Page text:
But gratitude is not genuine if it remains merely a matter of words. Like the word who became flssh and made his dwelling among us, our words of thanks need to take on flesh and blood. They need to lead to action. They must become a living and integral part of our lives.
That, in a nutshell, is what stewardship is all about. Stewardship begins with us seeing in a new way, in a more complete way. It begins with us recognizing the fact that everything that we have is a gift; and it then leads us give thanks. And that thanks, if it is genuine, impels us to give a significant part of all that we have received to help accomplish the work of God: the one who is the ultimate giver of all good things.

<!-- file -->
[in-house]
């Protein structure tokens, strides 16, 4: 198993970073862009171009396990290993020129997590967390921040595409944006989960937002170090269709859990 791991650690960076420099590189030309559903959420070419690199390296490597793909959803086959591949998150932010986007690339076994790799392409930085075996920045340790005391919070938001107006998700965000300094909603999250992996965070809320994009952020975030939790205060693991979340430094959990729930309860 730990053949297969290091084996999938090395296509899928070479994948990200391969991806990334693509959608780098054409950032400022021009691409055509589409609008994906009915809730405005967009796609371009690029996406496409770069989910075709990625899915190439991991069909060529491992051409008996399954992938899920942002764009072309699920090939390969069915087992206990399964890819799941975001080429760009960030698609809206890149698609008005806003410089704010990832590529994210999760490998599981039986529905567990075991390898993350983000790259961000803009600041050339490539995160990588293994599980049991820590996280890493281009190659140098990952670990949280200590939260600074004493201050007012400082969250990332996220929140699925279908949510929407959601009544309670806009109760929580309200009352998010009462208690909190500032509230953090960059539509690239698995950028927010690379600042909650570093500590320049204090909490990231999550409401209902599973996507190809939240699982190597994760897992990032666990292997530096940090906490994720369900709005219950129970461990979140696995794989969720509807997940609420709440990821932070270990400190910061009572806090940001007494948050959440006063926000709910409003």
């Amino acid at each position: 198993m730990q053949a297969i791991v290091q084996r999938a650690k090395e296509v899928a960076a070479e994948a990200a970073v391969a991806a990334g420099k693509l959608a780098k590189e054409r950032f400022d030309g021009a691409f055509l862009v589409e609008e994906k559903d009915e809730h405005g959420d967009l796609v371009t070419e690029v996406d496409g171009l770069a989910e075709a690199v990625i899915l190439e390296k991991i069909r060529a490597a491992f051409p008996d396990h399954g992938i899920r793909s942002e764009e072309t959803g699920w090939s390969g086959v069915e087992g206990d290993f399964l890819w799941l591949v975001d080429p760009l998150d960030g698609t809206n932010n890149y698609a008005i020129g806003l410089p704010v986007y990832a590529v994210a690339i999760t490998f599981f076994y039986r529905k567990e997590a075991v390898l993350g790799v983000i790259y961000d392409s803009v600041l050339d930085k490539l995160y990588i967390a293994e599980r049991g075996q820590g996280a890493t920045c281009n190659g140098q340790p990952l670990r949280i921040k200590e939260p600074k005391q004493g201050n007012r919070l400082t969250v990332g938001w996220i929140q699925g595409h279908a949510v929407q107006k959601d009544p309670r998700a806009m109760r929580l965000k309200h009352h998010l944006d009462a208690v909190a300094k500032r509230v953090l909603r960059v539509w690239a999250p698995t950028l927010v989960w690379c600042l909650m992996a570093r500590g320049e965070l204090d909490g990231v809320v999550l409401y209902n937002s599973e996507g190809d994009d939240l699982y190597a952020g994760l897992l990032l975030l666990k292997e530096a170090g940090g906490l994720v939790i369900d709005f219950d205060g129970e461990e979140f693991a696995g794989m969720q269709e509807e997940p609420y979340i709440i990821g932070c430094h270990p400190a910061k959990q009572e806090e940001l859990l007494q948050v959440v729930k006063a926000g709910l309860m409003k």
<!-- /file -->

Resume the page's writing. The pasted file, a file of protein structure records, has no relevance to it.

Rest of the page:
As we at St. Mark’s focus this month on our stewardship of our time, talent and treasure, as we work to determine thoughtfully and prayerfully what our offering to the work of God is going to be during the coming year, we need to do so by recognizing first of all that everything that we have is, in fact, a gift. We need to affirm that all we possess – which includes our money, our time and our God-given abilities – that all of these things are not really ours. Instead, all of them belong to God, who has entrusted them to us to use to do God’s work in in the world. And it is only when we affirm that that we can be sure that our eyes have been opened, that we, at last, are seeing clearly, and that we are ready with sacrificial generosity to give thanks in action to the God from whom all blessings flow.